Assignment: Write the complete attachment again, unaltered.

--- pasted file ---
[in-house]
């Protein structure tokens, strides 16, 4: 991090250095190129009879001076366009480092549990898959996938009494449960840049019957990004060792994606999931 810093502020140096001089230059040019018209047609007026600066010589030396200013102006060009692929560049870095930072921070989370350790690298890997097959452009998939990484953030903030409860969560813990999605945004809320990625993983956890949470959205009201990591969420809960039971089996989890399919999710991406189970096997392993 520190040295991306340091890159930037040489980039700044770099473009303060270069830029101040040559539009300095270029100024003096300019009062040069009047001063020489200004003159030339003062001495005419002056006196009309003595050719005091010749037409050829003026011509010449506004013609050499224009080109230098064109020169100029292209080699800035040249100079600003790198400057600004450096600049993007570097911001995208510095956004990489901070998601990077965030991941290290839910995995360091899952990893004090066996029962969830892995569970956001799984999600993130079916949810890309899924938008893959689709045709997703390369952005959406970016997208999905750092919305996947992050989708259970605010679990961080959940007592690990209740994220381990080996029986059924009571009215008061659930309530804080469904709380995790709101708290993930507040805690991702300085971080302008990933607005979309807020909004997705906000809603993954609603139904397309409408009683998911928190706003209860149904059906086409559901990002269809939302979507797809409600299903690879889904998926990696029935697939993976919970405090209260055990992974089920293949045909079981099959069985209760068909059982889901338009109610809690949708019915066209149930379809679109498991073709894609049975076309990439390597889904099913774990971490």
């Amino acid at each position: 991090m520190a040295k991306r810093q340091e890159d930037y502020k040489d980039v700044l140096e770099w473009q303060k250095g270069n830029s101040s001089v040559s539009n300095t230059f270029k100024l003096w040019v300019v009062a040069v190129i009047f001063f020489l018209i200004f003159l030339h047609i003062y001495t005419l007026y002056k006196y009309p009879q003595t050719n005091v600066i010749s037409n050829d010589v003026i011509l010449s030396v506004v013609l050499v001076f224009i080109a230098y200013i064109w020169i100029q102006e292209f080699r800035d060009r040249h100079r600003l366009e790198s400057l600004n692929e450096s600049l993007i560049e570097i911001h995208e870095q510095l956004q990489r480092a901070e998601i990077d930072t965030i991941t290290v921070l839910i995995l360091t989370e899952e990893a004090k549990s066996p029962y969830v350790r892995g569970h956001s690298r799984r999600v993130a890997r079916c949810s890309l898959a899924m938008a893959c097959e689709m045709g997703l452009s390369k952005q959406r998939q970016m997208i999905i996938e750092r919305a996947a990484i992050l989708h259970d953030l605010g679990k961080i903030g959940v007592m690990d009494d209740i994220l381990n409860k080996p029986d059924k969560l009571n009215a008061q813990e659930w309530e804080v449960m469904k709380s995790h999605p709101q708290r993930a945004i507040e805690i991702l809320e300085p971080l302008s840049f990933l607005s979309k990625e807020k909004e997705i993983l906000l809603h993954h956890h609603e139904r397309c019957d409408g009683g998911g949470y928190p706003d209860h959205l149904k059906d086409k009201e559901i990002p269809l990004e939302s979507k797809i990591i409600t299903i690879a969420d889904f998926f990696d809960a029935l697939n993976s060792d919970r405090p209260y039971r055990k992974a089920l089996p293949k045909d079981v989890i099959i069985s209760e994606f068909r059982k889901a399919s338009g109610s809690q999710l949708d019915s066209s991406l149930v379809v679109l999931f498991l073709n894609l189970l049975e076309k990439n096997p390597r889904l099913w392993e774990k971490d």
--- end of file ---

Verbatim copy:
[in-house]
């Protein structure tokens, strides 16, 4: 991090250095190129009879001076366009480092549990898959996938009494449960840049019957990004060792994606999931 810093502020140096001089230059040019018209047609007026600066010589030396200013102006060009692929560049870095930072921070989370350790690298890997097959452009998939990484953030903030409860969560813990999605945004809320990625993983956890949470959205009201990591969420809960039971089996989890399919999710991406189970096997392993 520190040295991306340091890159930037040489980039700044770099473009303060270069830029101040040559539009300095270029100024003096300019009062040069009047001063020489200004003159030339003062001495005419002056006196009309003595050719005091010749037409050829003026011509010449506004013609050499224009080109230098064109020169100029292209080699800035040249100079600003790198400057600004450096600049993007570097911001995208510095956004990489901070998601990077965030991941290290839910995995360091899952990893004090066996029962969830892995569970956001799984999600993130079916949810890309899924938008893959689709045709997703390369952005959406970016997208999905750092919305996947992050989708259970605010679990961080959940007592690990209740994220381990080996029986059924009571009215008061659930309530804080469904709380995790709101708290993930507040805690991702300085971080302008990933607005979309807020909004997705906000809603993954609603139904397309409408009683998911928190706003209860149904059906086409559901990002269809939302979507797809409600299903690879889904998926990696029935697939993976919970405090209260055990992974089920293949045909079981099959069985209760068909059982889901338009109610809690949708019915066209149930379809679109498991073709894609049975076309990439390597889904099913774990971490």
């Amino acid at each position: 991090m520190a040295k991306r810093q340091e890159d930037y502020k040489d980039v700044l140096e770099w473009q303060k250095g270069n830029s101040s001089v040559s539009n300095t230059f270029k100024l003096w040019v300019v009062a040069v190129i009047f001063f020489l018209i200004f003159l030339h047609i003062y001495t005419l007026y002056k006196y009309p009879q003595t050719n005091v600066i010749s037409n050829d010589v003026i011509l010449s030396v506004v013609l050499v001076f224009i080109a230098y200013i064109w020169i100029q102006e292209f080699r800035d060009r040249h100079r600003l366009e790198s400057l600004n692929e450096s600049l993007i560049e570097i911001h995208e870095q510095l956004q990489r480092a901070e998601i990077d930072t965030i991941t290290v921070l839910i995995l360091t989370e899952e990893a004090k549990s066996p029962y969830v350790r892995g569970h956001s690298r799984r999600v993130a890997r079916c949810s890309l898959a899924m938008a893959c097959e689709m045709g997703l452009s390369k952005q959406r998939q970016m997208i999905i996938e750092r919305a996947a990484i992050l989708h259970d953030l605010g679990k961080i903030g959940v007592m690990d009494d209740i994220l381990n409860k080996p029986d059924k969560l009571n009215a008061q813990e659930w309530e804080v449960m469904k709380s995790h999605p709101q708290r993930a945004i507040e805690i991702l809320e300085p971080l302008s840049f990933l607005s979309k990625e807020k909004e997705i993983l906000l809603h993954h956890h609603e139904r397309c019957d409408g009683g998911g949470y928190p706003d209860h959205l149904k059906d086409k009201e559901i990002p269809l990004e939302s979507k797809i990591i409600t299903i690879a969420d889904f998926f990696d809960a029935l697939n993976s060792d919970r405090p209260y039971r055990k992974a089920l089996p293949k045909d079981v989890i099959i069985s209760e994606f068909r059982k889901a399919s338009g109610s809690q999710l949708d019915s066209s991406l149930v379809v679109l999931f498991l073709n894609l189970l049975e076309k990439n096997p390597r889904l099913w392993e774990k971490d």